I want to take you on two journeys. But before we do, take a few seconds and think of the future and imagine what life will be like if you make the changes you seek. How does that differ from where you're headed now?...just a few seconds.
Now, read each sentence then CLOSE YOUR EYES to think & feel about each question. Think about and feel the consequences-past and present-you've experienced because of your eating or exercise habits......Feel the emotional costs they've had on your life........What have they cost you in your relationships?.........In your finances?........In your body?........In your level of happiness?.........In your fulfillment?........What do you regret most about these habits?
Step 5 years into the future and drag these limiting habits with you........What is the cost?........................
Step into the future 10 years........What is the cost?...........Step into the future 20 years.....What is the cost?......Notice your posture.
Our hormones are also affected by what we eat, when we eat, how much we eat and how often we eat. The two main metabolic hormones are insulin and glucagon. Insulin removes sugar from blood and stores it as fat. Glucagon takes the stored fat and breaks it down into sugar, thus, “burning fat.” Both hormones are secreted when carbohydrates are eaten. They ebb and flow unless the meal is imbalanced with too many carbohydrates. In this case, the insulin overwhelms and shuts off glucagon. This blocks muscle maintenance, blocks fat burning and slows metabolism. It also makes us sluggish, drowsy, irritable and anxious within an hour-the classic after lunch crash.
Not eating enough protein releases Cortisol, causing muscle loss, thus, slowing metabolism. Eating less often forces your body to burn calories slower in an effort to maintain energy equally in between meals, thus, slowing metabolism. This also negatively affects your thyroid hormones.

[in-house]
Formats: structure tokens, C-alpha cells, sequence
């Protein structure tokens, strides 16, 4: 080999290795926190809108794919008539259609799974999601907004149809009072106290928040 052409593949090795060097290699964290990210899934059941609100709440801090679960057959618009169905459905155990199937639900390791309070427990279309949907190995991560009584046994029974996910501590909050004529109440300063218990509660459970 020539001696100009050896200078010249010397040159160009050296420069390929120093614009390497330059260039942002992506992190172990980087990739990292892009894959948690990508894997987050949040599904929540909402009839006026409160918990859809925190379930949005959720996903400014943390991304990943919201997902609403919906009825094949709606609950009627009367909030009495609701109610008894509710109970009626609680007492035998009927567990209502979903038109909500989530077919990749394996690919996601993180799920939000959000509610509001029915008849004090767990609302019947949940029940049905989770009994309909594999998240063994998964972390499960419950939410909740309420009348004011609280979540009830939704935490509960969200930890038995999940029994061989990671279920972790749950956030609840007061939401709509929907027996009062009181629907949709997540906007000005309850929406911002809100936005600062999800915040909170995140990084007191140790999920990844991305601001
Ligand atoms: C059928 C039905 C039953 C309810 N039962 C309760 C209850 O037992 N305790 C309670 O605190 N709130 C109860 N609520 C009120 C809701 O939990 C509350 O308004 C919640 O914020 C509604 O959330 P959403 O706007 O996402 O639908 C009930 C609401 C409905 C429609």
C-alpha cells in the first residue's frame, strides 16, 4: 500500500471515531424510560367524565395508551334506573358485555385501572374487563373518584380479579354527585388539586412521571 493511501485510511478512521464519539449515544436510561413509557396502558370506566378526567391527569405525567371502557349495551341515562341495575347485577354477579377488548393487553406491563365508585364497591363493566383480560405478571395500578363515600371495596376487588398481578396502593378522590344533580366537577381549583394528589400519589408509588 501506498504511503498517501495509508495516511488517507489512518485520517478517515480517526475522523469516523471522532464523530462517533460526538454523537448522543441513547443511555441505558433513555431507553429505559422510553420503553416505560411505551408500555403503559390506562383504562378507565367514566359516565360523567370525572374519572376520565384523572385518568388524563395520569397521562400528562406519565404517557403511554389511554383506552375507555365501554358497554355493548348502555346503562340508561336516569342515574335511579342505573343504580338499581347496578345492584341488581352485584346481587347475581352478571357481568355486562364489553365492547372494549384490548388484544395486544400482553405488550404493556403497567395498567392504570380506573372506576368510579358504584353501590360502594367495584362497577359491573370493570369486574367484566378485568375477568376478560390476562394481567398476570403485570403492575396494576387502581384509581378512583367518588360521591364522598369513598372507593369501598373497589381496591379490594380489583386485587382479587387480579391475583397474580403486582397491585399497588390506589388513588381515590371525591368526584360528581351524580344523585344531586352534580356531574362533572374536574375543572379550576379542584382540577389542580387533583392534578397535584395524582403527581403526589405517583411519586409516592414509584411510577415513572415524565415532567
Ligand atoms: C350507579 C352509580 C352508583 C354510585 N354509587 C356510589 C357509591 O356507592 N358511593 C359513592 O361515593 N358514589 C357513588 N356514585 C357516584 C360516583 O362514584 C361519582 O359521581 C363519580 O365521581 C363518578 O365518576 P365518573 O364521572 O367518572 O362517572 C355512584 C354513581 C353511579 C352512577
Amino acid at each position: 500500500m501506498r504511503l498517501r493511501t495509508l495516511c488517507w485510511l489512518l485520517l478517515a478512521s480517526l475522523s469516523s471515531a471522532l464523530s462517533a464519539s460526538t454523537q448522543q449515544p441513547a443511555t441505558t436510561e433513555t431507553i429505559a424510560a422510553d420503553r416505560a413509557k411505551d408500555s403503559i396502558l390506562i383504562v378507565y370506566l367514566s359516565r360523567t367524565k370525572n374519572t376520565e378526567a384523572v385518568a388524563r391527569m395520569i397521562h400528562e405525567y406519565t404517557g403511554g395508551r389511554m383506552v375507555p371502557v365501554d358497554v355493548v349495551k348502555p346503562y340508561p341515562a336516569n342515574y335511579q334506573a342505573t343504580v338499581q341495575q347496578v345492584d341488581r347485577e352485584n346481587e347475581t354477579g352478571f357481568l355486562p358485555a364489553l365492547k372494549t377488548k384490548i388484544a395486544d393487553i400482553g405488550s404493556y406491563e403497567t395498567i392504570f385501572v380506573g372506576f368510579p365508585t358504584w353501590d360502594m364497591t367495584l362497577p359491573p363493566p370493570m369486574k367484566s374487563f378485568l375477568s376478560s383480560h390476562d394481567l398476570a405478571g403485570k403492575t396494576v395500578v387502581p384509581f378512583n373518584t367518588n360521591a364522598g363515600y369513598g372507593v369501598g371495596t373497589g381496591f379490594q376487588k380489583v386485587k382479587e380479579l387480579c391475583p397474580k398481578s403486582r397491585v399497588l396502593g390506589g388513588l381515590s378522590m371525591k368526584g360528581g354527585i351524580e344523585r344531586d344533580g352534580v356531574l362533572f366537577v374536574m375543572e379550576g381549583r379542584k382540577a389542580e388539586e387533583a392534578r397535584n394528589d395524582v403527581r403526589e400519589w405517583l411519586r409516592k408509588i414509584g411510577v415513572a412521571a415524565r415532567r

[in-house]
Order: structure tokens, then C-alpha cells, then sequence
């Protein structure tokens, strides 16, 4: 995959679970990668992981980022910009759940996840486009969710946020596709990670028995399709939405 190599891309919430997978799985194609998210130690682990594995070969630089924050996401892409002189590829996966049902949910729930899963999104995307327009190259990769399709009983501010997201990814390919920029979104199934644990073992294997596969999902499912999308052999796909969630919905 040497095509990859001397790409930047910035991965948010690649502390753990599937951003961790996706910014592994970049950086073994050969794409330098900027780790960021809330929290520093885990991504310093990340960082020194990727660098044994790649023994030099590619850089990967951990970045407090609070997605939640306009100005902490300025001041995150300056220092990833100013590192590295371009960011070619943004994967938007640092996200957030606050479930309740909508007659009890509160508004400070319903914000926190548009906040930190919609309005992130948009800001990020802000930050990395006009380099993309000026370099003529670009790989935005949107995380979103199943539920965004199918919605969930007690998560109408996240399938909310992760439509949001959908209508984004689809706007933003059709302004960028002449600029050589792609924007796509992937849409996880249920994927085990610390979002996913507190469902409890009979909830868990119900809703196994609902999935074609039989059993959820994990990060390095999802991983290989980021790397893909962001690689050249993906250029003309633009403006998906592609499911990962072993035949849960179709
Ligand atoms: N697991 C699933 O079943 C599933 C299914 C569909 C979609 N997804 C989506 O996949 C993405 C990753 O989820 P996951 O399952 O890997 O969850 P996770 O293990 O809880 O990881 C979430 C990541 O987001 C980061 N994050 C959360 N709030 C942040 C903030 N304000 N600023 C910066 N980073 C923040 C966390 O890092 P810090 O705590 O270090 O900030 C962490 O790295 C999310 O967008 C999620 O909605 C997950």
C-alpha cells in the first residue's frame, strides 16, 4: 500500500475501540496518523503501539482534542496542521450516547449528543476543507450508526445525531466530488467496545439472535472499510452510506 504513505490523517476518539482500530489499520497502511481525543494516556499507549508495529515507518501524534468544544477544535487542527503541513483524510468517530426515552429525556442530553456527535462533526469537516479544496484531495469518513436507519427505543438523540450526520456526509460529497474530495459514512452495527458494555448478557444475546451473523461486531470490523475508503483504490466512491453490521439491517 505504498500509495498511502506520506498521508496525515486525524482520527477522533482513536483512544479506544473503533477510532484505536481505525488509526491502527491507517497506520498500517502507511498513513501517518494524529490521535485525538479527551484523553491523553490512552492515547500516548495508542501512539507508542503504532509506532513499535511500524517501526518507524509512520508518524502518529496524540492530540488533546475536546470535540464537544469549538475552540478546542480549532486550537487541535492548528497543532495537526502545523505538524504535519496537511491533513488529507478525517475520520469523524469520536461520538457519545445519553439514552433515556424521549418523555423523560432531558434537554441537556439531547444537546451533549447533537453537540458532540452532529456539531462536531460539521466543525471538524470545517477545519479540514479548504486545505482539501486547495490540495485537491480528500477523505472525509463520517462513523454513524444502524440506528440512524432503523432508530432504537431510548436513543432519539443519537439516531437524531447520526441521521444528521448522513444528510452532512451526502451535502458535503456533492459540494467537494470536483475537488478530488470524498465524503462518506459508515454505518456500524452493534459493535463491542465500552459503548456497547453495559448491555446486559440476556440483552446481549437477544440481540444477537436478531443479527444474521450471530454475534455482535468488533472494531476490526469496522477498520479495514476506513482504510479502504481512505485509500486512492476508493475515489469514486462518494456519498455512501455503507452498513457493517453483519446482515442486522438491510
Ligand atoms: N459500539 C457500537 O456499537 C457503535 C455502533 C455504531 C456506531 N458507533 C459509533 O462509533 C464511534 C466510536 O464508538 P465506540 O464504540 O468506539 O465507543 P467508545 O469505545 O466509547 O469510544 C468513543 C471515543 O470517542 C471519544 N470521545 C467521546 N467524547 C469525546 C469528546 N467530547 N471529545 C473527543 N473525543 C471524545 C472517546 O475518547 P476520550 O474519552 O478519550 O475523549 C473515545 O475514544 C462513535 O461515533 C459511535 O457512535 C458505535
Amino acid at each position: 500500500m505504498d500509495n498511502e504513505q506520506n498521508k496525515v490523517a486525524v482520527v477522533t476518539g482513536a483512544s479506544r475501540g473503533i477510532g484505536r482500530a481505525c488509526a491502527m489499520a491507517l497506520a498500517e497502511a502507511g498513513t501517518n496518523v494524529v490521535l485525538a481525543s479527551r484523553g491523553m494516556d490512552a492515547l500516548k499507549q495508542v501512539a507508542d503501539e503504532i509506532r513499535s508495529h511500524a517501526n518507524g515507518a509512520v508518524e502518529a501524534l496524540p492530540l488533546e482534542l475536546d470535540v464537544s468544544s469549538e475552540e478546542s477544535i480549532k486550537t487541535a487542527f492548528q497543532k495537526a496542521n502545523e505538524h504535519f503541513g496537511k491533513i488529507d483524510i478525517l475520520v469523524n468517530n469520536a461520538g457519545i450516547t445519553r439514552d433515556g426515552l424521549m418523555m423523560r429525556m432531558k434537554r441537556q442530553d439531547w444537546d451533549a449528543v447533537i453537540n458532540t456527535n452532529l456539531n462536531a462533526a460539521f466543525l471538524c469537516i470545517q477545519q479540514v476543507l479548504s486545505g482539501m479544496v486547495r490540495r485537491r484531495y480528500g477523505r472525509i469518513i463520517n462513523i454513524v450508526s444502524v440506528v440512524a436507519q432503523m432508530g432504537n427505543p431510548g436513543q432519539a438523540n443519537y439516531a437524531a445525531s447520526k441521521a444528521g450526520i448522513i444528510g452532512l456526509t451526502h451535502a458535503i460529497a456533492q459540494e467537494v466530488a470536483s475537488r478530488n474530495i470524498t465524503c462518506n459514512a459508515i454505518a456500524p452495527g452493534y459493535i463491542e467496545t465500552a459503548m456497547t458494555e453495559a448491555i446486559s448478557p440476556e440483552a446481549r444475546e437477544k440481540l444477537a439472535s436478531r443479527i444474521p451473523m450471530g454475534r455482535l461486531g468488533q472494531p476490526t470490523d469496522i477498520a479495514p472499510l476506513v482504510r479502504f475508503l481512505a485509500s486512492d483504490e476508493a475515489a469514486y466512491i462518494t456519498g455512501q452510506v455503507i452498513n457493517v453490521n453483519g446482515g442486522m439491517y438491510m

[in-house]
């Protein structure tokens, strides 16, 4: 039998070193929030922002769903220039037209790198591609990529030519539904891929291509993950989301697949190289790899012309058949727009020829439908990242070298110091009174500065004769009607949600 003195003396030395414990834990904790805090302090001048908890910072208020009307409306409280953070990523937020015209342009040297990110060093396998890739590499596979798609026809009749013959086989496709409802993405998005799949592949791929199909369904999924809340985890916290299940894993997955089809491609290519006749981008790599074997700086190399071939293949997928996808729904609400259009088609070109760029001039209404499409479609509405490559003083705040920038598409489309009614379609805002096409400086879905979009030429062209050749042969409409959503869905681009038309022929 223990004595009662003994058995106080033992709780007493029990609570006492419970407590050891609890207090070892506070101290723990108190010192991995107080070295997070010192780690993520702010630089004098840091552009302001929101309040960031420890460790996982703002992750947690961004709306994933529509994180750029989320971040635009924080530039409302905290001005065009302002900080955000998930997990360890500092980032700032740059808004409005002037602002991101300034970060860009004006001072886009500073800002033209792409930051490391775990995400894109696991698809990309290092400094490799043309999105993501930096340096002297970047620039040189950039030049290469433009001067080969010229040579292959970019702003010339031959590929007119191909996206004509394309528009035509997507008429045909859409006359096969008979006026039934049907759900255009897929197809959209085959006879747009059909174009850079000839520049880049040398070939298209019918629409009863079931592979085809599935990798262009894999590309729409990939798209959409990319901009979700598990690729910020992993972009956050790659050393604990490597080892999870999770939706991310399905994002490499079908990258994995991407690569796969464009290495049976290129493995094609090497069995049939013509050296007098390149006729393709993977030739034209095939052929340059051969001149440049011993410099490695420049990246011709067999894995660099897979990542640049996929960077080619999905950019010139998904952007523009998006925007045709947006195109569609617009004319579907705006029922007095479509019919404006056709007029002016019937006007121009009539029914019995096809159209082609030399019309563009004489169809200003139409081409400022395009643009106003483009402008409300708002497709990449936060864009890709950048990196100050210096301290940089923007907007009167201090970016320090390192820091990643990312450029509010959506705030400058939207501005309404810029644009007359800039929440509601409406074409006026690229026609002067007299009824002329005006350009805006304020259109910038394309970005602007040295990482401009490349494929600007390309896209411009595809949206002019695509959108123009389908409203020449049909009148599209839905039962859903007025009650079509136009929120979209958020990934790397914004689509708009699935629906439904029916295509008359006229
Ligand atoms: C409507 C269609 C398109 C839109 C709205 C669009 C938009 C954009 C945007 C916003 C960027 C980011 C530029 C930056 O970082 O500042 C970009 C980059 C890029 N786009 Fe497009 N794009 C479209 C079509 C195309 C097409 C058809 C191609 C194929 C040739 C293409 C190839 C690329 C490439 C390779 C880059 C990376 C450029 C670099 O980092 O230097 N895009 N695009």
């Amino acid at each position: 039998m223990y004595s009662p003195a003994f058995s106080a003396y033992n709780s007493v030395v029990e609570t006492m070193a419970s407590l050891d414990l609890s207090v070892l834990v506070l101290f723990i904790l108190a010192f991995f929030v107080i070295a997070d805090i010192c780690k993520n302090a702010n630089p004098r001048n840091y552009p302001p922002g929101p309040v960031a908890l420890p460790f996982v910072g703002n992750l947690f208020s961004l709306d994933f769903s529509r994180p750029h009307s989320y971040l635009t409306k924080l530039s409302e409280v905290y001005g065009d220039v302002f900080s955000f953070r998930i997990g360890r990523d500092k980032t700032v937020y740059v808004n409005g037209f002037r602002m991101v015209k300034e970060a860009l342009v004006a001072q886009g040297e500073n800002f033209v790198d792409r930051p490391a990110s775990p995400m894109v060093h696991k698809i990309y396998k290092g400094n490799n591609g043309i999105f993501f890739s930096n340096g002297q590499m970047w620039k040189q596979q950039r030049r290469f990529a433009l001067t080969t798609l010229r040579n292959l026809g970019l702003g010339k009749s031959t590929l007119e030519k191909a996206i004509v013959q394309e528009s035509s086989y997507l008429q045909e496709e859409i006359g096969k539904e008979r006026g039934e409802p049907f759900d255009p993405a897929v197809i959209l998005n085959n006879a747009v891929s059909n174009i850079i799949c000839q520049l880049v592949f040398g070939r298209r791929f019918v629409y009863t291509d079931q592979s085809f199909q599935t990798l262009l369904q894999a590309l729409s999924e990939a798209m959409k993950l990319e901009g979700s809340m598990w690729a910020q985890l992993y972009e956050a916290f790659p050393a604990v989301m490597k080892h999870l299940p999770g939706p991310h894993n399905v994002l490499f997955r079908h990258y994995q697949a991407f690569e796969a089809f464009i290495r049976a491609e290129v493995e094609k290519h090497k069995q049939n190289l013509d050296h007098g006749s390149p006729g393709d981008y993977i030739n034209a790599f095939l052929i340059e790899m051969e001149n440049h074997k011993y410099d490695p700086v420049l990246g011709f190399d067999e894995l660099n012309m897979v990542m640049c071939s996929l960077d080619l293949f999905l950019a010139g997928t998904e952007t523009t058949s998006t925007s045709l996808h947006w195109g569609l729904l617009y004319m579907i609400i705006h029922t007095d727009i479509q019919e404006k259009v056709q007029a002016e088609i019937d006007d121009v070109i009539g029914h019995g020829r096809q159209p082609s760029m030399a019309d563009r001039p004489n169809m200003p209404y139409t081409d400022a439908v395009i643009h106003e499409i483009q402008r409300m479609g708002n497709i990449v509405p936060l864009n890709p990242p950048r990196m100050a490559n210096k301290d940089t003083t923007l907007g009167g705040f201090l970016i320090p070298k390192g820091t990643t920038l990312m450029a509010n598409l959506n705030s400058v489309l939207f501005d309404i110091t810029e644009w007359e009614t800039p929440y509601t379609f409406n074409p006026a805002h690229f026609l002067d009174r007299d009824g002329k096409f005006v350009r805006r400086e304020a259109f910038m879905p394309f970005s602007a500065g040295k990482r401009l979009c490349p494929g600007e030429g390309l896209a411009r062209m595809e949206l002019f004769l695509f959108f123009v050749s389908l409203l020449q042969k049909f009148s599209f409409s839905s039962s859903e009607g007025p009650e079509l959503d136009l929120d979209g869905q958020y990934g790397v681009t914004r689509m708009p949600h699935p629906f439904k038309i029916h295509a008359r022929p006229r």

There are several keys to increasing the rate of metabolism by what you eat and how you eat. One is to eat the right foods frequently. This starts with breakfast which jump starts your metabolism which naturally slows during sleep. Eating small to medium sized balanced meals every 3-3 ½ hours is optimum. A balanced meal is one which has proper portions of the most natural unprocessed protein, carbohydrate and fat. Eating unprocessed food increases it's “thermic effect,” thus, requiring more energy to digest, burning more calories and raising metabolism. Refined/processed foods are simple to digest and and have no thermic value because they've been striped of their complex components. Spicy foods have been found to raise metabolism.
Being dehydrated, even by 2%, releases cortisol and slows metabolism. Dehydration forces your liver to assist your kidneys instead of performing its main function of burning stored fat.
How you sleep affects your hormones and metabolism. Sleeplessness is a stress and causes the release of Cortisol, a hormone which halts fat burning and muscle maintenance/building.
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